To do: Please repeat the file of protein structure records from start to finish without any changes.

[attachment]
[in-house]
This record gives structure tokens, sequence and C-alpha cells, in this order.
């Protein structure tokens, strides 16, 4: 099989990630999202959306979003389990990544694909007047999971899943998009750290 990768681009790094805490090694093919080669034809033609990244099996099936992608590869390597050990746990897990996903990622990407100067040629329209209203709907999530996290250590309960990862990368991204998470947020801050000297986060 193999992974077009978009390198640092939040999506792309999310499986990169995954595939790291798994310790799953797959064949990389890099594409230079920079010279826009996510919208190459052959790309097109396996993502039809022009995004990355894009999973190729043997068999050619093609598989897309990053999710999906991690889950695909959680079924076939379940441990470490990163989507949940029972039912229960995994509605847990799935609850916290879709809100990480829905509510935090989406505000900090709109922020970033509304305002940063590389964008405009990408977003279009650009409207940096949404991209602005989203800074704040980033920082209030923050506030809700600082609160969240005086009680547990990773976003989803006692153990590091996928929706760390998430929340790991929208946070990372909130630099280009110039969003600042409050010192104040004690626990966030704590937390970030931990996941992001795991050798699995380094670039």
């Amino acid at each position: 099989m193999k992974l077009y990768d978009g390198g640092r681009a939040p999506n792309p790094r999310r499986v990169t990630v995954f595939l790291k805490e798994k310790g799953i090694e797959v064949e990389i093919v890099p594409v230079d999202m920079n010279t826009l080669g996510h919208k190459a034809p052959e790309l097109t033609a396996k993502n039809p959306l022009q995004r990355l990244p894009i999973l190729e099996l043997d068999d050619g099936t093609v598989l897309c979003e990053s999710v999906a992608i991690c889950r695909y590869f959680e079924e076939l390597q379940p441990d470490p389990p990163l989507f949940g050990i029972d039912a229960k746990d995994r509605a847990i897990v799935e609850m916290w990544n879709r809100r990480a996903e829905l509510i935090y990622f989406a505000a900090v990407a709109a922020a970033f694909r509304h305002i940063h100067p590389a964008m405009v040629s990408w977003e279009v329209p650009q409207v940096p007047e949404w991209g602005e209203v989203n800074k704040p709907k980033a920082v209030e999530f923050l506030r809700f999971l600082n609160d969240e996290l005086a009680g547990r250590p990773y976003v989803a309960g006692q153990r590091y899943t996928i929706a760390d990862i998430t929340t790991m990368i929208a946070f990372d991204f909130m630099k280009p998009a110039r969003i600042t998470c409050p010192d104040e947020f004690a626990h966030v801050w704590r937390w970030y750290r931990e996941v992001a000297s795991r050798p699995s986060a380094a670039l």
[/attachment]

[in-house]
This record gives structure tokens, sequence and C-alpha cells, in this order.
């Protein structure tokens, strides 16, 4: 099989990630999202959306979003389990990544694909007047999971899943998009750290 990768681009790094805490090694093919080669034809033609990244099996099936992608590869390597050990746990897990996903990622990407100067040629329209209203709907999530996290250590309960990862990368991204998470947020801050000297986060 193999992974077009978009390198640092939040999506792309999310499986990169995954595939790291798994310790799953797959064949990389890099594409230079920079010279826009996510919208190459052959790309097109396996993502039809022009995004990355894009999973190729043997068999050619093609598989897309990053999710999906991690889950695909959680079924076939379940441990470490990163989507949940029972039912229960995994509605847990799935609850916290879709809100990480829905509510935090989406505000900090709109922020970033509304305002940063590389964008405009990408977003279009650009409207940096949404991209602005989203800074704040980033920082209030923050506030809700600082609160969240005086009680547990990773976003989803006692153990590091996928929706760390998430929340790991929208946070990372909130630099280009110039969003600042409050010192104040004690626990966030704590937390970030931990996941992001795991050798699995380094670039």
């Amino acid at each position: 099989m193999k992974l077009y990768d978009g390198g640092r681009a939040p999506n792309p790094r999310r499986v990169t990630v995954f595939l790291k805490e798994k310790g799953i090694e797959v064949e990389i093919v890099p594409v230079d999202m920079n010279t826009l080669g996510h919208k190459a034809p052959e790309l097109t033609a396996k993502n039809p959306l022009q995004r990355l990244p894009i999973l190729e099996l043997d068999d050619g099936t093609v598989l897309c979003e990053s999710v999906a992608i991690c889950r695909y590869f959680e079924e076939l390597q379940p441990d470490p389990p990163l989507f949940g050990i029972d039912a229960k746990d995994r509605a847990i897990v799935e609850m916290w990544n879709r809100r990480a996903e829905l509510i935090y990622f989406a505000a900090v990407a709109a922020a970033f694909r509304h305002i940063h100067p590389a964008m405009v040629s990408w977003e279009v329209p650009q409207v940096p007047e949404w991209g602005e209203v989203n800074k704040p709907k980033a920082v209030e999530f923050l506030r809700f999971l600082n609160d969240e996290l005086a009680g547990r250590p990773y976003v989803a309960g006692q153990r590091y899943t996928i929706a760390d990862i998430t929340t790991m990368i929208a946070f990372d991204f909130m630099k280009p998009a110039r969003i600042t998470c409050p010192d104040e947020f004690a626990h966030v801050w704590r937390w970030y750290r931990e996941v992001a000297s795991r050798p699995s986060a380094a670039l």